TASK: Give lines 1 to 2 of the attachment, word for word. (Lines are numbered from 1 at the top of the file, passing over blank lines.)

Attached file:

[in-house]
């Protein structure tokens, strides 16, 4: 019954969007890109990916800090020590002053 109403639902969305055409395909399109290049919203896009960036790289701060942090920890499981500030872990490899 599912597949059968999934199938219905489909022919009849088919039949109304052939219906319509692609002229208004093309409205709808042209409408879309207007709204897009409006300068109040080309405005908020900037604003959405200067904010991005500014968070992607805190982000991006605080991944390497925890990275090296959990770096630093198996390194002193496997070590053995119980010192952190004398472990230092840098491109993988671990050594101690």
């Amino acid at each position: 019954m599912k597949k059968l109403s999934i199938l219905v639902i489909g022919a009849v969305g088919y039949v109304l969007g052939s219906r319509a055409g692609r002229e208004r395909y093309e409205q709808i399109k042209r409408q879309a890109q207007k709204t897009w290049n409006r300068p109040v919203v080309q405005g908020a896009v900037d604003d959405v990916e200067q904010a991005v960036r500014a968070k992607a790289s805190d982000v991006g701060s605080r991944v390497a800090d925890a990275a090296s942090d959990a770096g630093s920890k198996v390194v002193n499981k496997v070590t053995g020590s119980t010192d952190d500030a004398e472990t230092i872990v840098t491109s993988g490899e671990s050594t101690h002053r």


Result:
[in-house]
């Protein structure tokens, strides 16, 4: 019954969007890109990916800090020590002053 109403639902969305055409395909399109290049919203896009960036790289701060942090920890499981500030872990490899 599912597949059968999934199938219905489909022919009849088919039949109304052939219906319509692609002229208004093309409205709808042209409408879309207007709204897009409006300068109040080309405005908020900037604003959405200067904010991005500014968070992607805190982000991006605080991944390497925890990275090296959990770096630093198996390194002193496997070590053995119980010192952190004398472990230092840098491109993988671990050594101690």